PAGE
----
Sort my take too. This is a 1.0 tech. The next couple of versions will be cheaper and have orders of magnitude more utility and they’ll probably come relatively quickly. I’ll let someone else drop $1K+ to be an early adopter of something that’ll look retarded by comparison from a style standpoint and be leapfrogged in functionality in very short order.

  • Dan

    I don’t see the point. It’s a very interesting device, but I don’t see myself using it every day. The usage I would get out of it wouldn’t justify the price. My smart phone can do everything this device does AFAIK so

  • King_James_The_Wicked

    I would wear them now if I had them all day long….LOL

  • supremekizzle

    1. They’re ugly in their current iteration. 2. I have absolutely all of the information it provides on my smartphone already. The only functionality that this thing has this far is being a GoPro replacement.

    • http://twitter.com/Defenestratus Defenestratus

      And every single person that continues to look at their phone while having a conversation with someone will be mocked and ridiculed as a troglodyte.

      • supremekizzle

        And your eyes drifting off to the upper right is better? I would think a large contraption on your face would be much more distracting than a quick look down in between conversation. A smart watch, yes, this thing, never.

        • renGek

          There is no such thing as a quick look down….as I see every day on the damn highway where the car in front of me is drifting off their lane because they are “looking” down a little too frequently. I dare say just about everyone has seen this.

        • squiddy20

          Large contraption? The thing is only slightly bigger than most people’s eyeglasses.

  • Scott Tompkins

    Maybe 10% for this prototype model… wait until it is integrated into eyewear of almost any style.

  • http://twitter.com/Defenestratus Defenestratus

    FYI, 10% is still 31 million people.

    • NIGHTSCOUT

      More than that. The 300Million number, is US citizens. So imagine how many non-citizens there are in the states, such as legal aliens, and illegal aliens, student VISA’s, diplomats.

    • iwave

      Why do Americans always assume that they’re the only people on the planet?

      • http://twitter.com/JakeHilltop Jake Hilborn

        Title of the article: only 10% of Americans would wear Google Glass.

  • markgbe

    i will wear the HELL out of glass…

  • Daniel

    Everything comes from the 10%. Games? 10% or less used to play them. “lol”, “lmao”, etc., 10% or less used to talk like that. Smart phones, 10% or less had the originals. I agree with the others tho, the G1 was the first Android and it wasn’t all that special yet. The next edition of the glasses should be more mainstream.

  • uniquename72

    “99% of survey respondents didn’t know what the hell we were talking about, and we had to explain what Google Glass was to them.”

  • TheHowiie

    I’m sure I’ll purchase a pair one day.

  • Stoker

    This poll is poorly worded. By putting loaded language via declaratory statements about the respondent into the response selections, you are guaranteed to skew results. Yes. No. Maybe/Sometimes. Would be much better if you actually cared about what the answer was.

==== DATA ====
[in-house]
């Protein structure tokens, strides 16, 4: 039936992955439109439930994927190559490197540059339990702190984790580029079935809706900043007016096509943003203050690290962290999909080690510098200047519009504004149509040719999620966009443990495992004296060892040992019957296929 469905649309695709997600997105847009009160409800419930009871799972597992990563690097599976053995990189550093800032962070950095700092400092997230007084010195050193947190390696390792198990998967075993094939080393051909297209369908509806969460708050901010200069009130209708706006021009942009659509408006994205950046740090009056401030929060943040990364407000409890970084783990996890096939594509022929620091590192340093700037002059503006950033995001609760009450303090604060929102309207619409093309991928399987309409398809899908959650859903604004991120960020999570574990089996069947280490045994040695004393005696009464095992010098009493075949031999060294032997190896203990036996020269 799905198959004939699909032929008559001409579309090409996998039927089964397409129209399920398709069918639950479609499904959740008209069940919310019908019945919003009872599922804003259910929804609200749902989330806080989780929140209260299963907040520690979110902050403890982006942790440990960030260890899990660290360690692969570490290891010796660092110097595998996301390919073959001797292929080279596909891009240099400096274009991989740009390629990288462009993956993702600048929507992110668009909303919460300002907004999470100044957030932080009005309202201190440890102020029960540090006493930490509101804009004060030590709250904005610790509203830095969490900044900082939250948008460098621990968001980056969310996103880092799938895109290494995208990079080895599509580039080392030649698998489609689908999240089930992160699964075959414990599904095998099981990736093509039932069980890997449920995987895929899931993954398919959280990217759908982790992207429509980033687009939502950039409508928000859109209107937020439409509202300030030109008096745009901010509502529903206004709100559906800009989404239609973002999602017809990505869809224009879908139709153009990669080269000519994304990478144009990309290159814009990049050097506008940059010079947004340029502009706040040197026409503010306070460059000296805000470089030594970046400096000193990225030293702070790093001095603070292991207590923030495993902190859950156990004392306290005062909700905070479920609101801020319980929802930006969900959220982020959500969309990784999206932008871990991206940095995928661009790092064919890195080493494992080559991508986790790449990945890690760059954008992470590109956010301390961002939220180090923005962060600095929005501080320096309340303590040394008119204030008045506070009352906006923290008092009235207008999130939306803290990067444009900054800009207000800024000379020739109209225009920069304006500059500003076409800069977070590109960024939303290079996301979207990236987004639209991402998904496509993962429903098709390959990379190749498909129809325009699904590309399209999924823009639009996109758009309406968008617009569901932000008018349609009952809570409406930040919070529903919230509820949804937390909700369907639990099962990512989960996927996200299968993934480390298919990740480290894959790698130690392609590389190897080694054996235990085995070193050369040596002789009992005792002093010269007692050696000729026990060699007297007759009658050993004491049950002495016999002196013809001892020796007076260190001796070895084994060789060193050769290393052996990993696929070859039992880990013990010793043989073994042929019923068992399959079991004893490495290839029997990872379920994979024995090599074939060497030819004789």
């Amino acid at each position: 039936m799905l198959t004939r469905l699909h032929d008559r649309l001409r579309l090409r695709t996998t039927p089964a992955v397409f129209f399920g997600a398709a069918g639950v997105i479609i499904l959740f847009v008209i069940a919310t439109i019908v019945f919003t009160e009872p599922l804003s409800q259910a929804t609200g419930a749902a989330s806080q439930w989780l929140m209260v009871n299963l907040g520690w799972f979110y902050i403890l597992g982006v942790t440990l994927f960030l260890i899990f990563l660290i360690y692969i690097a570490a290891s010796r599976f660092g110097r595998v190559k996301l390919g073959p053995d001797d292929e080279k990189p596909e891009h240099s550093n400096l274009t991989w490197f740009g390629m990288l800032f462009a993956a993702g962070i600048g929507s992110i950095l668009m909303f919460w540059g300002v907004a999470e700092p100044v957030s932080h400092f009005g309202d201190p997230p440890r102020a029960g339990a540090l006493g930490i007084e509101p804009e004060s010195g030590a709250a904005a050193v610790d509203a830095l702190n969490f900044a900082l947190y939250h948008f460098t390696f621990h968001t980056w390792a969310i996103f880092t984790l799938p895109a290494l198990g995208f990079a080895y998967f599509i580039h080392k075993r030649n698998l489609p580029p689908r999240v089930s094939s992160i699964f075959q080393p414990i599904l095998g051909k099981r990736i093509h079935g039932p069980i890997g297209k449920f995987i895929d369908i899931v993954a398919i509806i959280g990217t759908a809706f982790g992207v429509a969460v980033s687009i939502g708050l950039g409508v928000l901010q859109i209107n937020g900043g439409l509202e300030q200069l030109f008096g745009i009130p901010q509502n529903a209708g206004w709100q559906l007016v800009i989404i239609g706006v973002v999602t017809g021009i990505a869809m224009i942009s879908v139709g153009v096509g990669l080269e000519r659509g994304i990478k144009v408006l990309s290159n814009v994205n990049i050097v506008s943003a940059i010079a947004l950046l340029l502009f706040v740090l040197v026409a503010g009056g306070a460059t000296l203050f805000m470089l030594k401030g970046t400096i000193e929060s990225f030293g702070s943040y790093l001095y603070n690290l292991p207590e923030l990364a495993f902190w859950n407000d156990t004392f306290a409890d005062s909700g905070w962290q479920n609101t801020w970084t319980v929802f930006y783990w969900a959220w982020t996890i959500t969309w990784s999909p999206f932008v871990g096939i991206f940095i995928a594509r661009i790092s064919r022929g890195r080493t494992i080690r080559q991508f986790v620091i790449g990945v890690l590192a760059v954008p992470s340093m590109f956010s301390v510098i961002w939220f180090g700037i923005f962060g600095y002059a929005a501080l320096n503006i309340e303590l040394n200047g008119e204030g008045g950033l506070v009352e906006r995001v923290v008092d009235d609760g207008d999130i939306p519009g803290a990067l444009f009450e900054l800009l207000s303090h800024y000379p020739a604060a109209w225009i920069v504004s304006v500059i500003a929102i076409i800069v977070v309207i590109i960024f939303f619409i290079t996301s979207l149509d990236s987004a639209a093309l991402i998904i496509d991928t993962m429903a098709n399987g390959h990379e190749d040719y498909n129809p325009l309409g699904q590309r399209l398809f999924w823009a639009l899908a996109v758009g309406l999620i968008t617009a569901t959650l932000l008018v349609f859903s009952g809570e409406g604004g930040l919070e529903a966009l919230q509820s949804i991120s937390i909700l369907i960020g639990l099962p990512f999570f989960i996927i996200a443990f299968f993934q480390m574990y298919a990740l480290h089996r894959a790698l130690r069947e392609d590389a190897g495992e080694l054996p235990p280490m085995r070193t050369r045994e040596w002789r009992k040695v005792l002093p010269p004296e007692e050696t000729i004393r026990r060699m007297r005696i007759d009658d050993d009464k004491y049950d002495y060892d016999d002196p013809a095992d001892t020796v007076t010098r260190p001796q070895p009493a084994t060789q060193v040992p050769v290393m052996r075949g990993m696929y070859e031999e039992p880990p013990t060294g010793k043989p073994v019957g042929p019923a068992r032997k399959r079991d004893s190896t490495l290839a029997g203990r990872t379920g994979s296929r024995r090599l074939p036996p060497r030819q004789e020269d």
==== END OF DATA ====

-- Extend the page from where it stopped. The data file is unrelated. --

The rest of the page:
• hemipw54

      Agree! Skewed polling.

  • hemipw54

    Joseph Farrell, it may also be that $1500 dollars is a determent to most, I know it is to me.
    $29.95, tops $49.95 for this device is about right, not $1500 bucks.

  • https://plus.google.com/108596272537415356460/posts Jason Farrell

    Missing poll option:
    [X] Yes, but only after it shrinks in size so it’s not at all noticeable

  • Toilet Seat Wipe

    I already wear glasses, so this device would obstruct my ability to see.

  • blest

    I’d wear them

  • Droidanomix

    A lot of the same was said of blue tooth devices.

    • http://www.phandroid.com Quentyn Kennemer

      That’s different. Bluetooth headsets don’t pose a privacy risk for anyone. And how common is it anymore? Most people I know despise Bluetooth headsets. I think I’ve only seen one person wearing one in the past 10 years.

  • louched1

    I said no, because I want to respect other peoples’ privacy and not have everyone around me be uncomfortable because they might be being recorded. I don’t walk around holding a video camera in everyone’s face and this is too similar to that.

  • Mark Haynes

    I’d wear it if I were given a free pair. I can’t say that I’ll actually buy one for myself. Would that be ‘yes’ or ‘no’ on the poll?

  • Big EZ

    That will change when we’re a few generations in and they have a sleeker and smaller design.

  • disqus_44QOYZcXVA

    si esta a un precio considerable, lo compraría.

  • bjrosen

    It’s way to early to ask that question, nobody knows how well the technology will work when it gets to the third and fourth generation. The rev 0 version doesn’t sound particularly useful, maybe it’s good enough for heads up navigation display, maybe it’s not quite there yet, but it isn’t much use for anything else. However I can imagine what a future version might be able to do. Assume that a future version might be as readable as a large desktop monitor, that would be a game changer. Phones have been getting uncomfortably big because they have to trade off the ease of reading the screen, which requires a big screen, with the ability to hold the device in your hand which wants a small device. The trouble is that a 5″ 1080p display isn’t nearly as good for web browsing as a 24″ desktop display even though it has the same number of pixels. At the same time a 5″ phone is much less comfortable to hold than the old flip phones. If a glasses based display could replace the phone’s display then the phone could shrink to a much smaller size, maybe even wristwatch size. If that happens everyone will want them.

  • scoter man1

    Maybe I’m just a debbie downer, but I really just don’t see the point in them. Sure it’s cool, but I have no use for it.

  • Blaise Tobia

    Please see visual comment.

  • BRUU™

    No No thank you